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As Good as Gold
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By Greg Nyquist

As one financial tremor after another shakes the economy and threatens to bring down the Wall Street house of cards into an ignominious heap of rubble, goldbugs are beginning to rub their hands in glee.  After years of depressed gold values, it appears that gold may be on the verge of a major breakout. 

In the last month the dollar, the world’s leading currency and only serious rival to gold as a source of “stable” value, has fallen 8.8 percent against the Euro.  The weakening of the dollar has fueled fears that foreign investors will pull out of U.S financial markets.  Foreigners have heavily invested in America.  In the American corporate bond market alone, foreign ownership has risen from 14 percent to 23 percent in just the last five years.  And foreigners also own about 35 percent of the outstanding Treasury bonds. 

One of the main reasons why foreigners have been so eager to invest in the U.S. is because of the strong dollar, which made it expensive to buy American consumer products abroad but provided great investment opportunities for foreigners who found themselves with a lot of dollars on their hands.  But as the dollar weakens, investments in the U.S. suddenly don’t look so promising to foreigners.  If they should begin pulling their money out of U.S. financial markets, this would almost certainly lead to a catastrophic collapse in American securities.  Investors would begin pulling their money out of Wall Street and looking for a safe place to put their money.  There is no safer place right now than gold. 

The price of gold has been so low in recent years that it no longer pays to mine all the gold that is annually consumed in the market.  According to the Gold Anti-Trust Action Committee (GATA), annual gold demand exceeds mine and scrap supply by more than 1,500 tonnes.  In the late nineties, European central banks provided the lion’s share of the deficit between the supply and demand of gold through massive lending and sales.  But in 1999, when these banks announced that they would begin limiting their gold loans and sales, the price of gold remained around $250 an ounce, despite a further increase in demand.  This continuation of depressed prices, despite supply shortages on the production end and increased demand on the consumption end, pointed to large “undisclosed” gold lending and sales which were, in effect, keeping the price of gold down.  But where were these “undisclosed” lending and sales coming from?  No one really knows, though speculation has been rife.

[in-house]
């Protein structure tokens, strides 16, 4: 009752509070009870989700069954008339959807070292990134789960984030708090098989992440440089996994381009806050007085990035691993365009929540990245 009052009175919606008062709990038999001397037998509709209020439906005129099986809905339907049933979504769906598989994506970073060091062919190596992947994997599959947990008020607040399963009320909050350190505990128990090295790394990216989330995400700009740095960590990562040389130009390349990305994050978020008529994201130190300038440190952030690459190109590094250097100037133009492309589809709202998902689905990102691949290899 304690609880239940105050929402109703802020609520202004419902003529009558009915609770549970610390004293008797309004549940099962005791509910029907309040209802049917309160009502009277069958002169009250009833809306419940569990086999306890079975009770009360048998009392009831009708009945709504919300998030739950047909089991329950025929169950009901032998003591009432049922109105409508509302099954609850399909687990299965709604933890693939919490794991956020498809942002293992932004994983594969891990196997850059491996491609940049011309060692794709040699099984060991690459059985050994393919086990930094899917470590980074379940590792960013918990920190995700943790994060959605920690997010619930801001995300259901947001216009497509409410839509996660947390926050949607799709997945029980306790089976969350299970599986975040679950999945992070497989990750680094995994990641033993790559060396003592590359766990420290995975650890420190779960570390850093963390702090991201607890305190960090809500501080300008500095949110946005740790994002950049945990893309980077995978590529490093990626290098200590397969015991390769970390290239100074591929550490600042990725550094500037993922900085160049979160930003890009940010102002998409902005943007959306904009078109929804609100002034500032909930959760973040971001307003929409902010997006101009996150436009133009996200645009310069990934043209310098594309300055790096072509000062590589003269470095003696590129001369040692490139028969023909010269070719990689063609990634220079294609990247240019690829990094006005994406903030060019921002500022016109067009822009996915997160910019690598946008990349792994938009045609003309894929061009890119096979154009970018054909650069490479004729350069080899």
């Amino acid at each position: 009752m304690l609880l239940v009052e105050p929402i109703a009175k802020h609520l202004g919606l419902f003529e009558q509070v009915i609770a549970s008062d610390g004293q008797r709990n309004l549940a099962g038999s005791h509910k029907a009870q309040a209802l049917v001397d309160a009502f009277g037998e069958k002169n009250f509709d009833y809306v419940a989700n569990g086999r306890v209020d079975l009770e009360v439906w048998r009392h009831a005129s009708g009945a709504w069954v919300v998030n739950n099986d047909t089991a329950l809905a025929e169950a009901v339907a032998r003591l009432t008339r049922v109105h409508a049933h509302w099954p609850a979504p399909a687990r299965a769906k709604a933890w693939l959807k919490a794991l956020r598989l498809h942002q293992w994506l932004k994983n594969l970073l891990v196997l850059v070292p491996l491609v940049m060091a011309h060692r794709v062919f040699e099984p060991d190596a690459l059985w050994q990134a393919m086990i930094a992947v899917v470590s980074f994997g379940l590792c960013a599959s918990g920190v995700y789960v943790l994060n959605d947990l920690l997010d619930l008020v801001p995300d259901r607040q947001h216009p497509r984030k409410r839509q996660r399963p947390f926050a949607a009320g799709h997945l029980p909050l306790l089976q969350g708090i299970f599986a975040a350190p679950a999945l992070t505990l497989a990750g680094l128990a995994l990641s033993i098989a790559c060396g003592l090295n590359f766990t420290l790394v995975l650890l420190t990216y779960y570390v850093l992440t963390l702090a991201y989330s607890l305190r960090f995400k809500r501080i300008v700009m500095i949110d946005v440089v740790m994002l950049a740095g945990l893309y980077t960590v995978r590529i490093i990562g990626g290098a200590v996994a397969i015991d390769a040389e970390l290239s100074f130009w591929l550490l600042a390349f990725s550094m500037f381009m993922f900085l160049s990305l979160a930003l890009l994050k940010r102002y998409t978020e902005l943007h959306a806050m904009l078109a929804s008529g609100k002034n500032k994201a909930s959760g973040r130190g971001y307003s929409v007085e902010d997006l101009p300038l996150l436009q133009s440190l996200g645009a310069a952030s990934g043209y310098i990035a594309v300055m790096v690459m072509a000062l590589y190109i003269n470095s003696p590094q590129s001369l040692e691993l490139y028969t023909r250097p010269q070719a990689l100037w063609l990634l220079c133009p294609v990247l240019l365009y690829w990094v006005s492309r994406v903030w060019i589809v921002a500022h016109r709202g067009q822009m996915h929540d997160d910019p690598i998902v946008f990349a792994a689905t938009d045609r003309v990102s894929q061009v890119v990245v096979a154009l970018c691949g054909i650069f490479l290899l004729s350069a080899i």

Conspiracy theorists have pointed to the U.S. and the IMF as the principle source of undisclosed sales, although it is not clear how plausible this theory really is.  Reports have also surfaced indicating that the Chinese, who were buying gold through most of the nineties and may have more gold than they are admitting in the official statistics, might have turned seller in 1998.  But even so, this would only account for part of the undisclosed amount.  Where is the rest coming from?

The most plausible explanation is that there has been more borrowed gold than previously reported—levels which, when combined with the unsound derivative positions of mining companies and of the gold market generally, could be seen as evidence that the price of gold has been severely suppressed through dubious financial practices.  Once this suppression reaches unsustainable levels, the price of gold could rise to heights never dreamt of by today's gold-averse investors. “Someday there will be an explosive bull market in gold that virtually no one today can imagine,” contends GATA. 

The gold market is so unstable right now that any serious drop in asset values in the stock or bond markets could trigger a massive “flight” into gold, sending gold values to giddy heights.  Right now, the main point of danger is the weakening dollar.  Since concerns about the strength of the dollar were first raised at the beginning of August, the price of gold has risen nearly 6 percent.  This modest surge could pale in comparison to the heights gold may scale in the next year or so.  As all the other economic bubbles burst in its midst, gold may prove the most extraordinary bubble market of them all.